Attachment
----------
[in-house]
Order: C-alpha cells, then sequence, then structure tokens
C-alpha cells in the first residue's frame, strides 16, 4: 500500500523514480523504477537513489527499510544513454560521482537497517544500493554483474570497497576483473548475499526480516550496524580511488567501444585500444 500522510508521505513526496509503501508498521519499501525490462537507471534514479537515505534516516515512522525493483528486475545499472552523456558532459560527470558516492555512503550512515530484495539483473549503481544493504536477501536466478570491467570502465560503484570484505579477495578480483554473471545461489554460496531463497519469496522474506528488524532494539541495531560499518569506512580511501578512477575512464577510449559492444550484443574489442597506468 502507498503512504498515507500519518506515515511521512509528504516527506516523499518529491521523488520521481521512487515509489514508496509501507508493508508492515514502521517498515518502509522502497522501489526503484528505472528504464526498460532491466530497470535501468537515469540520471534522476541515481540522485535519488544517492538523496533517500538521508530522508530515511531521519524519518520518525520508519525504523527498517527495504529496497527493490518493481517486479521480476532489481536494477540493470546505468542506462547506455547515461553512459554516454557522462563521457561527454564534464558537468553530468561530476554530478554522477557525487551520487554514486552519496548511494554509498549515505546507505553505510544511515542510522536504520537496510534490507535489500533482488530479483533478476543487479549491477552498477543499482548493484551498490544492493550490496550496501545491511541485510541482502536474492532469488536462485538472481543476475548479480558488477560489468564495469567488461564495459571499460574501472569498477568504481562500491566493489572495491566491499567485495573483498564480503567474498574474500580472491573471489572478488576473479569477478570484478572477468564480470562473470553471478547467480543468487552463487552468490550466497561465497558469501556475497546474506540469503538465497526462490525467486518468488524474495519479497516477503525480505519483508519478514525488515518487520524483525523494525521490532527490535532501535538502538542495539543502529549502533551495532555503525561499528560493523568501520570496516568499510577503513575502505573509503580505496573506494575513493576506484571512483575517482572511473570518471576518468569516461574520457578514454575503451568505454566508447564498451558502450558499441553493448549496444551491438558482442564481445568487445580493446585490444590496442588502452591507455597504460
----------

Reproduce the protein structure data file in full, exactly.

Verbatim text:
[in-house]
Order: C-alpha cells, then sequence, then structure tokens
C-alpha cells in the first residue's frame, strides 16, 4: 500500500523514480523504477537513489527499510544513454560521482537497517544500493554483474570497497576483473548475499526480516550496524580511488567501444585500444 500522510508521505513526496509503501508498521519499501525490462537507471534514479537515505534516516515512522525493483528486475545499472552523456558532459560527470558516492555512503550512515530484495539483473549503481544493504536477501536466478570491467570502465560503484570484505579477495578480483554473471545461489554460496531463497519469496522474506528488524532494539541495531560499518569506512580511501578512477575512464577510449559492444550484443574489442597506468 502507498503512504498515507500519518506515515511521512509528504516527506516523499518529491521523488520521481521512487515509489514508496509501507508493508508492515514502521517498515518502509522502497522501489526503484528505472528504464526498460532491466530497470535501468537515469540520471534522476541515481540522485535519488544517492538523496533517500538521508530522508530515511531521519524519518520518525520508519525504523527498517527495504529496497527493490518493481517486479521480476532489481536494477540493470546505468542506462547506455547515461553512459554516454557522462563521457561527454564534464558537468553530468561530476554530478554522477557525487551520487554514486552519496548511494554509498549515505546507505553505510544511515542510522536504520537496510534490507535489500533482488530479483533478476543487479549491477552498477543499482548493484551498490544492493550490496550496501545491511541485510541482502536474492532469488536462485538472481543476475548479480558488477560489468564495469567488461564495459571499460574501472569498477568504481562500491566493489572495491566491499567485495573483498564480503567474498574474500580472491573471489572478488576473479569477478570484478572477468564480470562473470553471478547467480543468487552463487552468490550466497561465497558469501556475497546474506540469503538465497526462490525467486518468488524474495519479497516477503525480505519483508519478514525488515518487520524483525523494525521490532527490535532501535538502538542495539543502529549502533551495532555503525561499528560493523568501520570496516568499510577503513575502505573509503580505496573506494575513493576506484571512483575517482572511473570518471576518468569516461574520457578514454575503451568505454566508447564498451558502450558499441553493448549496444551491438558482442564481445568487445580493446585490444590496442588502452591507455597504460